The learning curve was very steep. Two things were evident from the start: 1. I was no mechanic. 2. I was no gifted rider. In retrospect the smartest thing would have been to purchase a more modern machine, such as a Kawasaki EX500, do some track days to build up confidence and skill, then make my way slowly to the deep end (actually the smartest thing to do would have been to go back to school and make something of myself, but I digress). There is the right way, the wrong way and then the Larrivee Way, which can generally be summed up as banging your head against a wall repeatedly until bloody, stopping to put a band-aid on, then re-commence banging, expecting a different outcome.
I fell down, I got back up. I destroyed helmets, I bought new ones. I holed pistons, I bought new ones. At one point I had the largest collection of cracked left hand T500 cylinder heads in the world, rivaled only by my pile of broken crankshafts. I spent the money I had on racing and repairs. I started selling the left over street parts on Ebay to offset some of this cost.
I blamed the bike for being unreliable and slow, whined about other riders having better equipment. The focus on the negative became a self-fulfilling prophecy of failure. I had a flair for the dramatic, throwing wrenches, helmets, kicking my broken motorcycle and generally acting like an entitled little bitch. I deserved to be winning races, why couldn't the rest of the universe see that?
A lot of energy got wasted in this fashion, looking back I wince at some of my actions during this time. At least I proved to be a source of endless entertainment for my group of racer friends. They found my struggles, my self induced comedy of errors, hilarious. I wanted to be a serious competitor, I ended up as something of a joke. Egged on by the attention I continued in this manner, flying in the face of authority, rationality and physics. Most of the time it did not end well. Something was going to have to give....
A breakthrough in my riding happened during a race at Shannonville. I found myself behind a somewhat heavy racer on a very questionable Yamaha RD 400. I say questionable because we had been looking at it in the pits and the thing was atrocious, seeping oil, old tires, bargain bin suspension. In practice this rider and I drag raced down the back straight, my Suzuki winning handily. Despite this, I was unable to make a pass. I could out-accelerate him, I was a lighter rider by at least 20 pounds, had better brakes and suspension but through some magic beyond my limited comprehension, he was faster. My brain focused on solving this conundrum while my body concentrated on the actions required to keep the RD in my sights. Whatever this rider was doing worked and I would be damned if he was going to get away with it. I followed him into and out of every corner, adopted his brake markers and turn in points, copied his lines, paid attention to every nuance of his riding. His corner entry speed was remarkably faster than mine, which made his mid-corner speed and the all important exit speed greater. He got on the gas sooner and more fully, braked later, but more subtly he was stringing the corners together one after another to put together a lap. I was always thinking about the previous corner and how I blew it when the next one came rushing up. This rider was thinking at least 3 or more corners ahead, his mind and body knew what to do well in advance and they did it, all the while looking farther ahead. I blatantly stole every trick he had and looked for more. I learned more about riding during those 10 minutes than the 10 races, hell 10 years prior. His engine gave up the ghost on the last lap and I finally passed him, but there is no question in my mind that if not for his mechanical failure, he would have beat me.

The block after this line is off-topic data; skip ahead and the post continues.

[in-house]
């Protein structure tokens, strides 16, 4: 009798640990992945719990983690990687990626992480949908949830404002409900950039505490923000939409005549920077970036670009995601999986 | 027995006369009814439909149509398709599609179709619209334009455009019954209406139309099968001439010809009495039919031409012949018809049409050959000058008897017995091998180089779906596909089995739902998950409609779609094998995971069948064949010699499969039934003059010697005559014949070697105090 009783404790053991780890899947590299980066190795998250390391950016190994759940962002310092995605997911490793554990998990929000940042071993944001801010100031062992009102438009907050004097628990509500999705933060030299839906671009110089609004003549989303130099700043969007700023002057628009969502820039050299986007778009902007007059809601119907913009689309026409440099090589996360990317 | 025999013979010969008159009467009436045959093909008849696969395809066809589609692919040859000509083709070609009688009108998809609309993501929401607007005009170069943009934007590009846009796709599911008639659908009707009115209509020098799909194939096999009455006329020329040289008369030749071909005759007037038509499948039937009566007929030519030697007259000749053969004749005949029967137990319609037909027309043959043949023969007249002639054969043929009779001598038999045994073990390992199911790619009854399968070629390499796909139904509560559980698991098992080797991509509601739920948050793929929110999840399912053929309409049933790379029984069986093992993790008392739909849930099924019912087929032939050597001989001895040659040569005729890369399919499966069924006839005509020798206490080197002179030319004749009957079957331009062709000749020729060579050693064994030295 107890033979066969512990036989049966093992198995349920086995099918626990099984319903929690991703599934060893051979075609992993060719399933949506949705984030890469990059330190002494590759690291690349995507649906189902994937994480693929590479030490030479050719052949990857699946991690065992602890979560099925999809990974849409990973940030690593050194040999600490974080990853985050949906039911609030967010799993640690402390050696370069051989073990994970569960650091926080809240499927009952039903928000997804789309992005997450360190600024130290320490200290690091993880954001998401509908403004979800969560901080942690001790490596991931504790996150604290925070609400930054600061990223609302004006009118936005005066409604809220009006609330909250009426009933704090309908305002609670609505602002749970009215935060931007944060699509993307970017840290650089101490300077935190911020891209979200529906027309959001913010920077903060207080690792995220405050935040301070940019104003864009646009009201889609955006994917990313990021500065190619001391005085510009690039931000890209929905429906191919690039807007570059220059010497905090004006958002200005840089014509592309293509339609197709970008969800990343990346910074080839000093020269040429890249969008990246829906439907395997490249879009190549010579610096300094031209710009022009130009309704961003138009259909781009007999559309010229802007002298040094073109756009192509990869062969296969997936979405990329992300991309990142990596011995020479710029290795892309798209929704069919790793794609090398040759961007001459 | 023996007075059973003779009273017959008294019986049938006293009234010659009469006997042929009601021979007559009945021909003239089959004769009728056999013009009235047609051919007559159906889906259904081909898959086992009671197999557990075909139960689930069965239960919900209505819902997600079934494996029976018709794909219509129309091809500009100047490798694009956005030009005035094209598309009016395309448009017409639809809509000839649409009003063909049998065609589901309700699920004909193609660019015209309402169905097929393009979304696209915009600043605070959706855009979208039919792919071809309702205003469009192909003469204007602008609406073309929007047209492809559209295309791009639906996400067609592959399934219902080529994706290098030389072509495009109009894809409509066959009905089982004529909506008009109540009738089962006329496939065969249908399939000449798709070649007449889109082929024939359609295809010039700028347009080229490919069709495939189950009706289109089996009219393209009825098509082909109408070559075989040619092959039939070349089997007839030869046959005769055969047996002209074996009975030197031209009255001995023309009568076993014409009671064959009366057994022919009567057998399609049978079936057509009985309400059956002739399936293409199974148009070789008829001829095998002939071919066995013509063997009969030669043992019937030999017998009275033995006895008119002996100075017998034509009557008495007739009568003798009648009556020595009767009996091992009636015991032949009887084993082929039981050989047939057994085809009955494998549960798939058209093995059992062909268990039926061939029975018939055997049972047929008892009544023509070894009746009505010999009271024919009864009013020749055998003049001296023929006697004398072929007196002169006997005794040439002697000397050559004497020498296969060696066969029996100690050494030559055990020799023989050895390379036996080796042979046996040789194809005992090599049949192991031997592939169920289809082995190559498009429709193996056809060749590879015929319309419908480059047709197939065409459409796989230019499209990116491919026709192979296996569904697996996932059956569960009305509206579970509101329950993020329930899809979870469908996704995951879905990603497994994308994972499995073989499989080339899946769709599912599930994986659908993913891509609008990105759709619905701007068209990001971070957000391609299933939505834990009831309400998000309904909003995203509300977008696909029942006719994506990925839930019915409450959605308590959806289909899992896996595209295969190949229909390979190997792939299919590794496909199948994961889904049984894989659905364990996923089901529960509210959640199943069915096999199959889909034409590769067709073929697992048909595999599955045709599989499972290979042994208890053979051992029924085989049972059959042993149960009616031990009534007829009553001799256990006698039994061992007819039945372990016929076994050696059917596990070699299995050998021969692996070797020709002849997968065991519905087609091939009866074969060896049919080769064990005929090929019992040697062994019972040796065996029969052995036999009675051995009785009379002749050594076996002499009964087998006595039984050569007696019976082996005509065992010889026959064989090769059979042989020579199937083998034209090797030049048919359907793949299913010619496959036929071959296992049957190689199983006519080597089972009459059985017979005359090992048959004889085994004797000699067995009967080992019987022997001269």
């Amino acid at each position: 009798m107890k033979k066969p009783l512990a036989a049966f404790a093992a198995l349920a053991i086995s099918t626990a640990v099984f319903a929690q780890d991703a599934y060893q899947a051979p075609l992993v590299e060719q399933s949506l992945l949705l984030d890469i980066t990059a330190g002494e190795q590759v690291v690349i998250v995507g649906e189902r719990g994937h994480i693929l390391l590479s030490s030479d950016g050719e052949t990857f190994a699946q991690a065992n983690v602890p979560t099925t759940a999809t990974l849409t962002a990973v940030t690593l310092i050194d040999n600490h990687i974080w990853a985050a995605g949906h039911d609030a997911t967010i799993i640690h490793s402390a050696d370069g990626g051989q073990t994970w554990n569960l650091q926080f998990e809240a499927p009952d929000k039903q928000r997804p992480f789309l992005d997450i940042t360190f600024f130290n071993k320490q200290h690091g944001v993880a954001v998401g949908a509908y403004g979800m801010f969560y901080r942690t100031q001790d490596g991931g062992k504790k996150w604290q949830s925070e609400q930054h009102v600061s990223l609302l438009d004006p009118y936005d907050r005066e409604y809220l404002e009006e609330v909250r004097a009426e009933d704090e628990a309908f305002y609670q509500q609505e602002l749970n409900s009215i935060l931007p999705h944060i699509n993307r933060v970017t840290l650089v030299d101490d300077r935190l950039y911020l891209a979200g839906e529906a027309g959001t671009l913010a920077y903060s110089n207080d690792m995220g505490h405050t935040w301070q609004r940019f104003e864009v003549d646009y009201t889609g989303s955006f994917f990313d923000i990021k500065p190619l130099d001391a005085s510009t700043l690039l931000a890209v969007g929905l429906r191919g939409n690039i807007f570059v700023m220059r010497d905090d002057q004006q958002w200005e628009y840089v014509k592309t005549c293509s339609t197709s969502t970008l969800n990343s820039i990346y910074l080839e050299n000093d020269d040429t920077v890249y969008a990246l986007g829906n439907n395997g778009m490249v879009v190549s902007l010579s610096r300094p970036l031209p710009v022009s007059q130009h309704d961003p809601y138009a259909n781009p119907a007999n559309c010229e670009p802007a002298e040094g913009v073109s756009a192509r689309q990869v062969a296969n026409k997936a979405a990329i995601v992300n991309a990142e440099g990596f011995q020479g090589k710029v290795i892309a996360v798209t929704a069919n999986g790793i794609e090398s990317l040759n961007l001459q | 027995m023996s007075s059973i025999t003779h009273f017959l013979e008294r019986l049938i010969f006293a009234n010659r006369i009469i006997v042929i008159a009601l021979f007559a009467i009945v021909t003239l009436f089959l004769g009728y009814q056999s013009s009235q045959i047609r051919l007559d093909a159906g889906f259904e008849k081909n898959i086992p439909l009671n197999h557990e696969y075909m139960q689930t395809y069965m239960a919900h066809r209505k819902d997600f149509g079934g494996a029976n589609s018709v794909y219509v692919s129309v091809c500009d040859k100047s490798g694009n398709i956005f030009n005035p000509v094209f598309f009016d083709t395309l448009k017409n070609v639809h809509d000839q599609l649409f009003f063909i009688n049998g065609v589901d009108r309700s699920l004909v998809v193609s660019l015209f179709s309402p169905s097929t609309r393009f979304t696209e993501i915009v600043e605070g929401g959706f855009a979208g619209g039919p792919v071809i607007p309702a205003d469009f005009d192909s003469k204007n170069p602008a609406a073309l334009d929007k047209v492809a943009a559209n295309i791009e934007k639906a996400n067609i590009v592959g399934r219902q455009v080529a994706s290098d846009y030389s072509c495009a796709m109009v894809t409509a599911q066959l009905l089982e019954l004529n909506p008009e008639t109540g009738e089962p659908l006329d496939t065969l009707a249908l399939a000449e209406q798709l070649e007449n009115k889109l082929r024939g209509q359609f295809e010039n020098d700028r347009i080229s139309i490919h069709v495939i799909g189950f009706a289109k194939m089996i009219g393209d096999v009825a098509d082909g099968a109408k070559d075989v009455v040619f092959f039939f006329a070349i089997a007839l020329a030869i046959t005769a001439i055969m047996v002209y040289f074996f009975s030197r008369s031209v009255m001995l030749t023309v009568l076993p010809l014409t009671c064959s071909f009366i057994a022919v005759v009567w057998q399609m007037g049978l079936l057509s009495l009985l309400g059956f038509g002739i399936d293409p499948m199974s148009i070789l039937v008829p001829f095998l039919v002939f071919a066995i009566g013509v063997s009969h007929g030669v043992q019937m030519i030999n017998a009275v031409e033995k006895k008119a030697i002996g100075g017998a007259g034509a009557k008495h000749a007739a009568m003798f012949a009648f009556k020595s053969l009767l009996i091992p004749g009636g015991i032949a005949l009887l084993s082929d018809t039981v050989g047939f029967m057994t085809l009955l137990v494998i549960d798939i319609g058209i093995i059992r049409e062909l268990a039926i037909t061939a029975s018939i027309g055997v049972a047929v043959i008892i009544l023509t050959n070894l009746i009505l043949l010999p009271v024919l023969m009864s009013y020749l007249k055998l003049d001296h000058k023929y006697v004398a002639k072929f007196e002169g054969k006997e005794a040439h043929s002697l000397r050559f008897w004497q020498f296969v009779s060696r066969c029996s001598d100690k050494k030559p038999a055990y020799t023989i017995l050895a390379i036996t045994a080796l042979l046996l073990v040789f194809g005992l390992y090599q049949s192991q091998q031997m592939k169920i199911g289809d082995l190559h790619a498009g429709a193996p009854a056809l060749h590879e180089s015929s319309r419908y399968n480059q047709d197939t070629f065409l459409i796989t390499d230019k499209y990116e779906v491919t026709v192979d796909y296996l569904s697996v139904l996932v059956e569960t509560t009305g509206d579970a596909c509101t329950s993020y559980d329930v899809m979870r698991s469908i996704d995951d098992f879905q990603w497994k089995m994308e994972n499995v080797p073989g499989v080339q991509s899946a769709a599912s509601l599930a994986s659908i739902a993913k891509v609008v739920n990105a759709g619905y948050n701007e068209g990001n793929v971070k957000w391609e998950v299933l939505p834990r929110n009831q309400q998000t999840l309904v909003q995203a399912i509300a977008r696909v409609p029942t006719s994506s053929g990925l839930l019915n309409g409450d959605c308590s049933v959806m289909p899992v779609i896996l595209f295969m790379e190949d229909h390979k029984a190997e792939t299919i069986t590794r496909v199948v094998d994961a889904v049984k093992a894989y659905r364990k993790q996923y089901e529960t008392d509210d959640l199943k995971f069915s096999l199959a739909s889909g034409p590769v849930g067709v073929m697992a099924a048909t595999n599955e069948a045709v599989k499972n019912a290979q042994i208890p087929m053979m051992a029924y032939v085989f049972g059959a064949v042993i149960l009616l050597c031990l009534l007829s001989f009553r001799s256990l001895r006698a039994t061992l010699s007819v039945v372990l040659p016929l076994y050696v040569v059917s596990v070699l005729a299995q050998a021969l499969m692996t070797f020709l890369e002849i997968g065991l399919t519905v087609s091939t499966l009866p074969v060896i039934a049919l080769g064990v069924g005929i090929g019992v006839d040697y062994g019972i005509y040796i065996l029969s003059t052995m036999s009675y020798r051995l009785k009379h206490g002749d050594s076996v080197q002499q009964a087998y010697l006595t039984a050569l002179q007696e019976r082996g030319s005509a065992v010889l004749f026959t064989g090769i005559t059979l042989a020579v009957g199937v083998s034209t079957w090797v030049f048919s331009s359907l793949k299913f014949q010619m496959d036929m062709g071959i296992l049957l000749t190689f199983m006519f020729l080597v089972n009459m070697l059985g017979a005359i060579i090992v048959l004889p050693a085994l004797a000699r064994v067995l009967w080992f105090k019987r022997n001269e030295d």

A small mental shift occurred that day. I had been railing against a host of things over which I had no sway and bemoaning my fate instead of concentrating on all the things over which I could exert some control. Details mattered, preparation mattered, thinking mattered, not rushing in leading with your balls. Les évolue de Cro-Magnon.
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